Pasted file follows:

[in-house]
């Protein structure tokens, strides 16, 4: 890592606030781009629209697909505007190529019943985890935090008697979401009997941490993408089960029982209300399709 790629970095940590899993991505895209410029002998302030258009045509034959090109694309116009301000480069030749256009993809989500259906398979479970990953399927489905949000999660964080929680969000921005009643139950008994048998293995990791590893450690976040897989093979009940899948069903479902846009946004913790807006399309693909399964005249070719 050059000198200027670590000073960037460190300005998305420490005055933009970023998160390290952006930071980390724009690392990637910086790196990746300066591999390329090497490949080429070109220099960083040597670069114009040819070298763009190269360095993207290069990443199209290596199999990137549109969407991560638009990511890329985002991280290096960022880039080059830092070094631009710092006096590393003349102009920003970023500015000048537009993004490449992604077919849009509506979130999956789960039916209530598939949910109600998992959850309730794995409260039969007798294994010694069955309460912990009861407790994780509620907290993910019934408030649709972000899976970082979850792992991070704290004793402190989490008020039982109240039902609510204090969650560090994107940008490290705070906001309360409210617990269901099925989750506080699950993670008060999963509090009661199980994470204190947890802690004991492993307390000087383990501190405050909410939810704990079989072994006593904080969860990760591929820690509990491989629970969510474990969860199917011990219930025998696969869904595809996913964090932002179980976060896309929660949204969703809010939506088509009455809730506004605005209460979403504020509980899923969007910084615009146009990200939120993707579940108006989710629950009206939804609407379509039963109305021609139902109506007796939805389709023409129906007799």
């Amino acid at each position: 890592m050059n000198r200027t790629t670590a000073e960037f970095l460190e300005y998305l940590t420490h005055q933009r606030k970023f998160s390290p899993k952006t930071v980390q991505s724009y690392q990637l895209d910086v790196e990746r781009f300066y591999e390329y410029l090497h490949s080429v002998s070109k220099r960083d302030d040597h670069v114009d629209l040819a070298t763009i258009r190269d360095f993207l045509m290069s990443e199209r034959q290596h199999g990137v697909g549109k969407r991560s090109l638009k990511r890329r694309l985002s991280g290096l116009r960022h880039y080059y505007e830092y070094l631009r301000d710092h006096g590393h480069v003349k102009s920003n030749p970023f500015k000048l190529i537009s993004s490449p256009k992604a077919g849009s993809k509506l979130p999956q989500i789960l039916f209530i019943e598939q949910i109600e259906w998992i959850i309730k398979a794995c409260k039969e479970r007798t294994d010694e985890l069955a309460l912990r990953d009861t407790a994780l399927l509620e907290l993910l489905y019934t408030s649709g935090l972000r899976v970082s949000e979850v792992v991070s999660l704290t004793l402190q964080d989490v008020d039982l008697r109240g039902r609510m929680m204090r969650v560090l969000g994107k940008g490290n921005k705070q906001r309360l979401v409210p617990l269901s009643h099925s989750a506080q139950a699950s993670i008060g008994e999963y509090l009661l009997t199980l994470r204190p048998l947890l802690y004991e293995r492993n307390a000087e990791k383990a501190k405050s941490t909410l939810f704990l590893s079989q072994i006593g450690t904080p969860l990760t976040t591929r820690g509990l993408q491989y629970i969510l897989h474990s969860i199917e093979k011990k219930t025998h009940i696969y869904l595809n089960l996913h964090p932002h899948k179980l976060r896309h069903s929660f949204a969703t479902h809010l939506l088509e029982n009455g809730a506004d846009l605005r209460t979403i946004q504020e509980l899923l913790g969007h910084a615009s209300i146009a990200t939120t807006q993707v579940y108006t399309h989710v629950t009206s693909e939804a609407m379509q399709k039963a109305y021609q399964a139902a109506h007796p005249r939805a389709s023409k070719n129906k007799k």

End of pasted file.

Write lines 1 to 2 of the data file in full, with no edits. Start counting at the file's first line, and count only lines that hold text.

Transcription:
[in-house]
């Protein structure tokens, strides 16, 4: 890592606030781009629209697909505007190529019943985890935090008697979401009997941490993408089960029982209300399709 790629970095940590899993991505895209410029002998302030258009045509034959090109694309116009301000480069030749256009993809989500259906398979479970990953399927489905949000999660964080929680969000921005009643139950008994048998293995990791590893450690976040897989093979009940899948069903479902846009946004913790807006399309693909399964005249070719 050059000198200027670590000073960037460190300005998305420490005055933009970023998160390290952006930071980390724009690392990637910086790196990746300066591999390329090497490949080429070109220099960083040597670069114009040819070298763009190269360095993207290069990443199209290596199999990137549109969407991560638009990511890329985002991280290096960022880039080059830092070094631009710092006096590393003349102009920003970023500015000048537009993004490449992604077919849009509506979130999956789960039916209530598939949910109600998992959850309730794995409260039969007798294994010694069955309460912990009861407790994780509620907290993910019934408030649709972000899976970082979850792992991070704290004793402190989490008020039982109240039902609510204090969650560090994107940008490290705070906001309360409210617990269901099925989750506080699950993670008060999963509090009661199980994470204190947890802690004991492993307390000087383990501190405050909410939810704990079989072994006593904080969860990760591929820690509990491989629970969510474990969860199917011990219930025998696969869904595809996913964090932002179980976060896309929660949204969703809010939506088509009455809730506004605005209460979403504020509980899923969007910084615009146009990200939120993707579940108006989710629950009206939804609407379509039963109305021609139902109506007796939805389709023409129906007799």